I filter compost, from the bottom of the pile, through sturdy mesh, into a recycled bucket. I use my thumb, to compress the soil into the cup, lightly.

I wash out a food container, thoroughly, to prevent mold. (Ironically, the container, used to hold your food, is sometimes more heavyweight than the ones used to hold your pots, full of dirt and rocks.)

Add water, very slowly, so your nicely arranged, planted, paper pots do not tip over or float around, and the paper will eventually become a wick, keeping all the dirt inside wet.

Delicate roots skillfully find a way between the fibers of the sturdier paper. The paper will not fall apart, for quite a long time, in spite of being wet and having a plant growing through the sides.

Plant the whole thing with minimal disturbance, and there is no transplant shock.

Helpful hints:

1. Open your greenhouses / humidity domes, daily. Mist lightly, to displace bad air. They call it 'belching'.

2. When planting, do not allow paper to be exposed, above the top of your soil, as the paper may wick away moisture.

3. "Guerilla gardeners" use "seed bombs", just passive, biodegradable containers full of seeds, to populate unexpected places with beautiful flowers, natives, or useful food crops. Cups can be fit together, mouth-to-mouth, to hold seeds or other presents -- especially if the cups are two different sizes. It can be made from pretty magazines, homemade or wrapping paper, to be more ornamental.

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    3 years ago on Step 8

    Pool noodle is a good idea as a cup of pot
    For plants I use them with success in Hydroponics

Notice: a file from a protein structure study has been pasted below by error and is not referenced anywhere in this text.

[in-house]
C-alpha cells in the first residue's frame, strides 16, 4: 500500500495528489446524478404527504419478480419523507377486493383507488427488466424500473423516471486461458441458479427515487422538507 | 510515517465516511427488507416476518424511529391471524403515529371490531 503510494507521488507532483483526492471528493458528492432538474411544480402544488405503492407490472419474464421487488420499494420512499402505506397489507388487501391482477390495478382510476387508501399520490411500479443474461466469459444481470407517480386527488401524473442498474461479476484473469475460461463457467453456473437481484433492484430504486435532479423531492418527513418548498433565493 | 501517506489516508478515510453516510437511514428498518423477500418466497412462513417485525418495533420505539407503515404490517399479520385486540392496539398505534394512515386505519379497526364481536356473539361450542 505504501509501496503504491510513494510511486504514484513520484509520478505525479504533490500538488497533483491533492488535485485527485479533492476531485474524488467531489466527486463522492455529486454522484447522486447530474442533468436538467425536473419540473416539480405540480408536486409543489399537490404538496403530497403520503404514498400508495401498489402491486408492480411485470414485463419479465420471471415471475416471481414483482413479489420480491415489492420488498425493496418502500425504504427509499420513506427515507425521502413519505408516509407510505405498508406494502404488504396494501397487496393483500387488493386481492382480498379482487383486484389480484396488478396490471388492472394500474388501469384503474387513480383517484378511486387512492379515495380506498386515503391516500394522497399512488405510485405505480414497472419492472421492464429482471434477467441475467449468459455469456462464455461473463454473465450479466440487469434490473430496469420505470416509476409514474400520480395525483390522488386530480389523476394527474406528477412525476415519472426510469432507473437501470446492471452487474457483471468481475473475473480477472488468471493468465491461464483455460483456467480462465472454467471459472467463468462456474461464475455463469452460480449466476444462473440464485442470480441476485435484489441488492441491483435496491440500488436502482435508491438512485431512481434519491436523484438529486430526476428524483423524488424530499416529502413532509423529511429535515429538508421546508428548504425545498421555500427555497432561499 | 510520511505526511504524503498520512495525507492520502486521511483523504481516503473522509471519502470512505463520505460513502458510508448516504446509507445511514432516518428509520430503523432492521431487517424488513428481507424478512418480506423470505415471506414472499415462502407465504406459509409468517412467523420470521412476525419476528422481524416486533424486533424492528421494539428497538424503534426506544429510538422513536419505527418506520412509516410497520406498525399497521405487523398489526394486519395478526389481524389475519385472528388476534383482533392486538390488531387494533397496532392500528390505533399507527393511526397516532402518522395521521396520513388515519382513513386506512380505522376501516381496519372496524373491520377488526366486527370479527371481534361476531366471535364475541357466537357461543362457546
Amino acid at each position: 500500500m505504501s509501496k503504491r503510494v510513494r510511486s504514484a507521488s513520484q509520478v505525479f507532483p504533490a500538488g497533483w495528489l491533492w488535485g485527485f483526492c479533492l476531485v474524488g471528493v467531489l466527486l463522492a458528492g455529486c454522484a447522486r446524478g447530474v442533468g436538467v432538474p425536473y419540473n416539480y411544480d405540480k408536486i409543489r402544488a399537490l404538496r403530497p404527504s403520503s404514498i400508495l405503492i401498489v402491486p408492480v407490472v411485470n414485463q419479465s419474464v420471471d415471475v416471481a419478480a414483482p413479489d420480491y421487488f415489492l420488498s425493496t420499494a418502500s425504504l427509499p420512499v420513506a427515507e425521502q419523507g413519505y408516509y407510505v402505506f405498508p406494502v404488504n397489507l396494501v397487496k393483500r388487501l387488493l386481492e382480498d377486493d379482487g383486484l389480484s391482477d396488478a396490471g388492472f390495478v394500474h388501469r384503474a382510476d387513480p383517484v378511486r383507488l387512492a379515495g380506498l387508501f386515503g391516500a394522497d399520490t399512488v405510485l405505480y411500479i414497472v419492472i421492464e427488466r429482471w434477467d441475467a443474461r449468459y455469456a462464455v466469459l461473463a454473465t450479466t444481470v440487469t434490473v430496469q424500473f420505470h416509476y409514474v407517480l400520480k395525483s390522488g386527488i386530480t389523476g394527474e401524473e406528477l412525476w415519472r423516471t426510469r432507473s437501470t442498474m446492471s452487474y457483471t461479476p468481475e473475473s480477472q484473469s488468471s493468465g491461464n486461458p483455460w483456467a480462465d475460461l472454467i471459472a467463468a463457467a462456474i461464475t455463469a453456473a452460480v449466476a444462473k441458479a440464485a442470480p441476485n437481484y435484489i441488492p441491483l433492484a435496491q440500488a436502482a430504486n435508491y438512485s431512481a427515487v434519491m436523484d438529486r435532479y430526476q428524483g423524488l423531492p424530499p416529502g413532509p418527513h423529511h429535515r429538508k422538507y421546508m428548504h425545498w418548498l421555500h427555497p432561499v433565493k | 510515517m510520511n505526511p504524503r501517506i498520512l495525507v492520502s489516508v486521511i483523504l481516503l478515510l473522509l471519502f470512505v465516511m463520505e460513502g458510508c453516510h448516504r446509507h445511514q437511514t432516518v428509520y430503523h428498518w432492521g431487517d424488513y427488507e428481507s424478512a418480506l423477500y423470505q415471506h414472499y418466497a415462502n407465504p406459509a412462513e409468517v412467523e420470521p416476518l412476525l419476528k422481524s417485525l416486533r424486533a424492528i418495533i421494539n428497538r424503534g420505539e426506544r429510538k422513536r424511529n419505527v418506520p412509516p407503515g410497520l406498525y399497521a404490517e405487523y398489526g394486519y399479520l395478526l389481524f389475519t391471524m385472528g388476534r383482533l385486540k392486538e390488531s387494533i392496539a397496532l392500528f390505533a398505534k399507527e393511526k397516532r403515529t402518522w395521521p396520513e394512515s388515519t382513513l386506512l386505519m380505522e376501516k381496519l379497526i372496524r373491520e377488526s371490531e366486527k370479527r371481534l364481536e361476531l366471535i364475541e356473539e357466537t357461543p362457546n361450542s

Reply 3 years ago

    I liked your idea, because it floats, it's economical, and clean looking. I had not found a nice way to use leftover stryofoam, yet.

    Now that I think of it, little hydro baskets could probably be used with your idea.


    3 years ago

    Hi, I would like to object to your advise to use advertising material for this purpose. It is generally not recommended to use glossy printed paper in gardening environment, as it take long time to break down, and water can't seep through easily. News paper is much better for this purpose. The other thing I quite detest, is people referring to soil as "dirt". Soil feeds you, so please show some respect. Dirt is something unwanted and annoying, something you sweep up and discard into rubbish.


    Reply 3 years ago

    Glossy paper does last longer, though, due to health concerns, friendly binders and inks have been preferred. My best possible advice is to invent even better materials.

    a said, "Dirt is something unwanted and annoying, something you sweep up and discard into rubbish."

    My best dirt was originally in the form of rubbish. I have recycled a mesh screen, normally used to reinforce concrete, to filter decomposed rubbish, from beneath the compost pile, into a recycled bucket.

    It covers my person, work area, and tools. I wash this from my clothes, hands, and foods, so as not to literally eat any.

    fwiw, I do not proactively add any agrochems, in particular.


    3 years ago



    3 years ago

    This is a fantastic technique!


    Reply 3 years ago

    Thanks very much.